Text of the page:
Cooperativity, Local-Nonlocal Coupling, and Nonnative Interactions: Principles of Protein Folding from Coarse-Grained Models

Research output: Contribution to journalReview article


Coarse-grained, self-contained polymer models are powerful tools in the study of protein folding. They are also essential to assess predictions from less rigorous theoretical approaches that lack an explicit-chain representation. Here we review advances in coarse-grained modeling of cooperative protein folding, noting in particular that the Levinthal paradox was raised in response to the experimental discovery of two-state-like folding in the late 1960s, rather than to the problem of conformational search per se. Comparisons between theory and experiment indicate a prominent role of desolvation barriers in cooperative folding, which likely emerges generally from a coupling between local conformational preferences and nonlocal packing interactions. Many of these principles have been elucidated by native-centric models, wherein nonnative interactions may be treated perturbatively. We discuss these developments as well as recent applications of coarse-grained chain modeling to knotted proteins and to intrinsically disordered proteins.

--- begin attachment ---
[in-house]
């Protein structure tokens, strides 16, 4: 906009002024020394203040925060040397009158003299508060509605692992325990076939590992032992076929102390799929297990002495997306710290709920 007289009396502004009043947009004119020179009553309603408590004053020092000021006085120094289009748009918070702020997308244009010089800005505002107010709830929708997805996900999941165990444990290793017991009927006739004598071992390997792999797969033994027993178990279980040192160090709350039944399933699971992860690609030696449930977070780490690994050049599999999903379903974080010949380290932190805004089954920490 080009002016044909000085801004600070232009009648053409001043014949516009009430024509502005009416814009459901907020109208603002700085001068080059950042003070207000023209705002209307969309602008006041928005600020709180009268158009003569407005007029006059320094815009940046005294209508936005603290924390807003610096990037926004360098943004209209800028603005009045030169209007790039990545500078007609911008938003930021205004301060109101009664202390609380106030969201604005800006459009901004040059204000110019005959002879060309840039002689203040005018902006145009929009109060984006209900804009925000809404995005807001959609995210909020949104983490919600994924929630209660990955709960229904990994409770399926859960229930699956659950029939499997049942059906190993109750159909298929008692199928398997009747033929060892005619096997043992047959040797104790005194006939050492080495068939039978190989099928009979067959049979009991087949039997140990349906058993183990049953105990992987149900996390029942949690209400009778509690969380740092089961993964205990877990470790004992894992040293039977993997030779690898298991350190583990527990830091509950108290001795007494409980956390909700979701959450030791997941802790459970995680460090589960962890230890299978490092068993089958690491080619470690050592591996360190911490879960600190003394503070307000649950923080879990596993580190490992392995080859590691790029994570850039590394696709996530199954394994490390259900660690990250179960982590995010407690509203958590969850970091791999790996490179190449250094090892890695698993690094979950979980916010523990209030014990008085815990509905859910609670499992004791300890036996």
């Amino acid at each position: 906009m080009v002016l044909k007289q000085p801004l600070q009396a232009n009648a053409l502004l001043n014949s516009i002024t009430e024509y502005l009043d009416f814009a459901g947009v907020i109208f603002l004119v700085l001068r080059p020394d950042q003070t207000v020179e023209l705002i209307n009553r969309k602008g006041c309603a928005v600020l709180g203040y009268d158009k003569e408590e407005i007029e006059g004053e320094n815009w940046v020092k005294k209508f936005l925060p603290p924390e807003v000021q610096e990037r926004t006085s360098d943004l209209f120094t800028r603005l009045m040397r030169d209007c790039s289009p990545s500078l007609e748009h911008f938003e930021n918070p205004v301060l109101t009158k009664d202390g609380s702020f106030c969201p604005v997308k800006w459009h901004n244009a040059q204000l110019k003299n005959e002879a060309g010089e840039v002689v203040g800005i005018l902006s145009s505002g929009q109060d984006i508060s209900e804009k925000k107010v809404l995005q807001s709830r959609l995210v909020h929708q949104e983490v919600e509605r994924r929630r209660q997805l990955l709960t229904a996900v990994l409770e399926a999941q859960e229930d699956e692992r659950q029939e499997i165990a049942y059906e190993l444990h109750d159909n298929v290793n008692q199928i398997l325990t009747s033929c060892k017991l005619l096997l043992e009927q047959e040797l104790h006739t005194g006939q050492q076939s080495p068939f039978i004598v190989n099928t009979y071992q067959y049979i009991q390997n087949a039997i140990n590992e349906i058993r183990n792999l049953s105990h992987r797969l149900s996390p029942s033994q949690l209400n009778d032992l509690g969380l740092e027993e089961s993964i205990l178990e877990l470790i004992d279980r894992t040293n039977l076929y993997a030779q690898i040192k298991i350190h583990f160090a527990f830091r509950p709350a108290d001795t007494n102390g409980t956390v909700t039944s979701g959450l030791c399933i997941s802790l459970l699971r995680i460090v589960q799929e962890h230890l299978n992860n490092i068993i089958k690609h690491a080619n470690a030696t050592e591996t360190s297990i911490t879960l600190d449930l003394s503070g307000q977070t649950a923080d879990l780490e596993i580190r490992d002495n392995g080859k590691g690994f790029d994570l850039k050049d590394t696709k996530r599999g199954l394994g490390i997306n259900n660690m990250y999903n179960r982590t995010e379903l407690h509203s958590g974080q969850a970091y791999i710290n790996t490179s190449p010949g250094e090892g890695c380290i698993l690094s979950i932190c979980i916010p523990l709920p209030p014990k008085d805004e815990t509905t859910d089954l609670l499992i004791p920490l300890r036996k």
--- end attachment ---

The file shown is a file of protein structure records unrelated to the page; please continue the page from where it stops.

• Hue Sun Chan
  • Zhuqing Zhang
  • Stefan Wallin
  • Zhirong Liu
Research areas and keywords

Subject classification (UKÄ) – MANDATORY

  • Biophysics


  • native topology, Levinthal paradox, folding funnel, energy landscape, desolvation, enthalpic barrier
Original languageEnglish
Pages (from-to)301-326
JournalAnnual Review of Physical Chemistry
Publication statusPublished - 2011
Publication categoryResearch